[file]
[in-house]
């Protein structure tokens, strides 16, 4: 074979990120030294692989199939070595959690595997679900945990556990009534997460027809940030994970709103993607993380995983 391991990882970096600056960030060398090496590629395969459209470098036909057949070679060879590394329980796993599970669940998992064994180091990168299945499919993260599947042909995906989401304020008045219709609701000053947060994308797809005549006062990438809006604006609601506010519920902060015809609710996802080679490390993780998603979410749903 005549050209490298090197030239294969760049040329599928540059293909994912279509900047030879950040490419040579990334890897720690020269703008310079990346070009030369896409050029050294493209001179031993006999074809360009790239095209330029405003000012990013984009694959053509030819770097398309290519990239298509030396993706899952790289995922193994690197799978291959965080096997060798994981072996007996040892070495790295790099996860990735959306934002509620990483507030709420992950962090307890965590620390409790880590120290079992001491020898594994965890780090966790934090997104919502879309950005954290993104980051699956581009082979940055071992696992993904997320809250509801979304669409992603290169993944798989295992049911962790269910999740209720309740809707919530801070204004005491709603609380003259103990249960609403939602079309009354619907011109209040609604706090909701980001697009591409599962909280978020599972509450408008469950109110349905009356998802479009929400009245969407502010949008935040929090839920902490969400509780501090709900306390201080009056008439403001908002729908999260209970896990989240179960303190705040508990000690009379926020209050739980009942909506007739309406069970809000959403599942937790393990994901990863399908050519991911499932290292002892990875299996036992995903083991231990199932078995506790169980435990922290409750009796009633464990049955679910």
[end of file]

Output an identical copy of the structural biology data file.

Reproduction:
[in-house]
């Protein structure tokens, strides 16, 4: 074979990120030294692989199939070595959690595997679900945990556990009534997460027809940030994970709103993607993380995983 391991990882970096600056960030060398090496590629395969459209470098036909057949070679060879590394329980796993599970669940998992064994180091990168299945499919993260599947042909995906989401304020008045219709609701000053947060994308797809005549006062990438809006604006609601506010519920902060015809609710996802080679490390993780998603979410749903 005549050209490298090197030239294969760049040329599928540059293909994912279509900047030879950040490419040579990334890897720690020269703008310079990346070009030369896409050029050294493209001179031993006999074809360009790239095209330029405003000012990013984009694959053509030819770097398309290519990239298509030396993706899952790289995922193994690197799978291959965080096997060798994981072996007996040892070495790295790099996860990735959306934002509620990483507030709420992950962090307890965590620390409790880590120290079992001491020898594994965890780090966790934090997104919502879309950005954290993104980051699956581009082979940055071992696992993904997320809250509801979304669409992603290169993944798989295992049911962790269910999740209720309740809707919530801070204004005491709603609380003259103990249960609403939602079309009354619907011109209040609604706090909701980001697009591409599962909280978020599972509450408008469950109110349905009356998802479009929400009245969407502010949008935040929090839920902490969400509780501090709900306390201080009056008439403001908002729908999260209970896990989240179960303190705040508990000690009379926020209050739980009942909506007739309406069970809000959403599942937790393990994901990863399908050519991911499932290292002892990875299996036992995903083991231990199932078995506790169980435990922290409750009796009633464990049955679910």